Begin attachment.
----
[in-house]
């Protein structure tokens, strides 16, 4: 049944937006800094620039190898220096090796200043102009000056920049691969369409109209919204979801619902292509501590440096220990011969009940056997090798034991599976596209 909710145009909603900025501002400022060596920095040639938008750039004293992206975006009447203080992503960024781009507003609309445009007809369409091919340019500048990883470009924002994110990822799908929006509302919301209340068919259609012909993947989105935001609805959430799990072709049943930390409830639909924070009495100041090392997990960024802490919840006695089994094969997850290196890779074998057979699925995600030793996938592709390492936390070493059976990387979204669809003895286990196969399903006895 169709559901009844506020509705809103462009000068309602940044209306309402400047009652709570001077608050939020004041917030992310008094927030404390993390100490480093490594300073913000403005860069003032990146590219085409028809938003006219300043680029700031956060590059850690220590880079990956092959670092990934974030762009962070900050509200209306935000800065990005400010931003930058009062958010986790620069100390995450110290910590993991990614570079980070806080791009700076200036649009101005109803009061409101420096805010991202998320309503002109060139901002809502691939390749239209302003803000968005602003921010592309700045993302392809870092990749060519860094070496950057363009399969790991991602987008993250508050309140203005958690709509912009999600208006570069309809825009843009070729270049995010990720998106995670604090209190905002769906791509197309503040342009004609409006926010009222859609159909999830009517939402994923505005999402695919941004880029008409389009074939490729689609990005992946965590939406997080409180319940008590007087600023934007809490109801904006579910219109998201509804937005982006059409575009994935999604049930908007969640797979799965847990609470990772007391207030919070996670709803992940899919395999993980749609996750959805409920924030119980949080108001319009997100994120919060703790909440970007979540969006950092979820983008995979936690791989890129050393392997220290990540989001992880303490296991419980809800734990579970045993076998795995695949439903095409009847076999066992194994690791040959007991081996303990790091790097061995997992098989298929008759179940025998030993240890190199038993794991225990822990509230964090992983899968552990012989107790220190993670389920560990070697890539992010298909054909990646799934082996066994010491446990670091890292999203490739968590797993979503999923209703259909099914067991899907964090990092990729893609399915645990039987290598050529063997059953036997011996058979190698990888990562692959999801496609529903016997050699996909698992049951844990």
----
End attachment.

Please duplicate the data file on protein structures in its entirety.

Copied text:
[in-house]
């Protein structure tokens, strides 16, 4: 049944937006800094620039190898220096090796200043102009000056920049691969369409109209919204979801619902292509501590440096220990011969009940056997090798034991599976596209 909710145009909603900025501002400022060596920095040639938008750039004293992206975006009447203080992503960024781009507003609309445009007809369409091919340019500048990883470009924002994110990822799908929006509302919301209340068919259609012909993947989105935001609805959430799990072709049943930390409830639909924070009495100041090392997990960024802490919840006695089994094969997850290196890779074998057979699925995600030793996938592709390492936390070493059976990387979204669809003895286990196969399903006895 169709559901009844506020509705809103462009000068309602940044209306309402400047009652709570001077608050939020004041917030992310008094927030404390993390100490480093490594300073913000403005860069003032990146590219085409028809938003006219300043680029700031956060590059850690220590880079990956092959670092990934974030762009962070900050509200209306935000800065990005400010931003930058009062958010986790620069100390995450110290910590993991990614570079980070806080791009700076200036649009101005109803009061409101420096805010991202998320309503002109060139901002809502691939390749239209302003803000968005602003921010592309700045993302392809870092990749060519860094070496950057363009399969790991991602987008993250508050309140203005958690709509912009999600208006570069309809825009843009070729270049995010990720998106995670604090209190905002769906791509197309503040342009004609409006926010009222859609159909999830009517939402994923505005999402695919941004880029008409389009074939490729689609990005992946965590939406997080409180319940008590007087600023934007809490109801904006579910219109998201509804937005982006059409575009994935999604049930908007969640797979799965847990609470990772007391207030919070996670709803992940899919395999993980749609996750959805409920924030119980949080108001319009997100994120919060703790909440970007979540969006950092979820983008995979936690791989890129050393392997220290990540989001992880303490296991419980809800734990579970045993076998795995695949439903095409009847076999066992194994690791040959007991081996303990790091790097061995997992098989298929008759179940025998030993240890190199038993794991225990822990509230964090992983899968552990012989107790220190993670389920560990070697890539992010298909054909990646799934082996066994010491446990670091890292999203490739968590797993979503999923209703259909099914067991899907964090990092990729893609399915645990039987290598050529063997059953036997011996058979190698990888990562692959999801496609529903016997050699996909698992049951844990």